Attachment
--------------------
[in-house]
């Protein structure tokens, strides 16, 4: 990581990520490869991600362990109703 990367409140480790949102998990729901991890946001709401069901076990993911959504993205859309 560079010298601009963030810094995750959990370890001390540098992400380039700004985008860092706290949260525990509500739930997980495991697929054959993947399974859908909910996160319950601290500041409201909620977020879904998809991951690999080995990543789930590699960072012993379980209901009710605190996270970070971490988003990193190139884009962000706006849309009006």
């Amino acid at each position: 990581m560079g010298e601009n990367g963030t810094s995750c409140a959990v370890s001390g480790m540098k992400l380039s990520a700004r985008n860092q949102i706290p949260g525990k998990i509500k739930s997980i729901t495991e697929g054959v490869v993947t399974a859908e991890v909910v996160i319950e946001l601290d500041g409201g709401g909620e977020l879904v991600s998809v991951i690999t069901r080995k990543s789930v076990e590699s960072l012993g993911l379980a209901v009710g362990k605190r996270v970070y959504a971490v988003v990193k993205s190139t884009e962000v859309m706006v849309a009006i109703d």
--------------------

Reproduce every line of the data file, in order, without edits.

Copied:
[in-house]
């Protein structure tokens, strides 16, 4: 990581990520490869991600362990109703 990367409140480790949102998990729901991890946001709401069901076990993911959504993205859309 560079010298601009963030810094995750959990370890001390540098992400380039700004985008860092706290949260525990509500739930997980495991697929054959993947399974859908909910996160319950601290500041409201909620977020879904998809991951690999080995990543789930590699960072012993379980209901009710605190996270970070971490988003990193190139884009962000706006849309009006």
């Amino acid at each position: 990581m560079g010298e601009n990367g963030t810094s995750c409140a959990v370890s001390g480790m540098k992400l380039s990520a700004r985008n860092q949102i706290p949260g525990k998990i509500k739930s997980i729901t495991e697929g054959v490869v993947t399974a859908e991890v909910v996160i319950e946001l601290d500041g409201g709401g909620e977020l879904v991600s998809v991951i690999t069901r080995k990543s789930v076990e590699s960072l012993g993911l379980a209901v009710g362990k605190r996270v970070y959504a971490v988003v990193k993205s190139t884009e962000v859309m706006v849309a009006i109703d």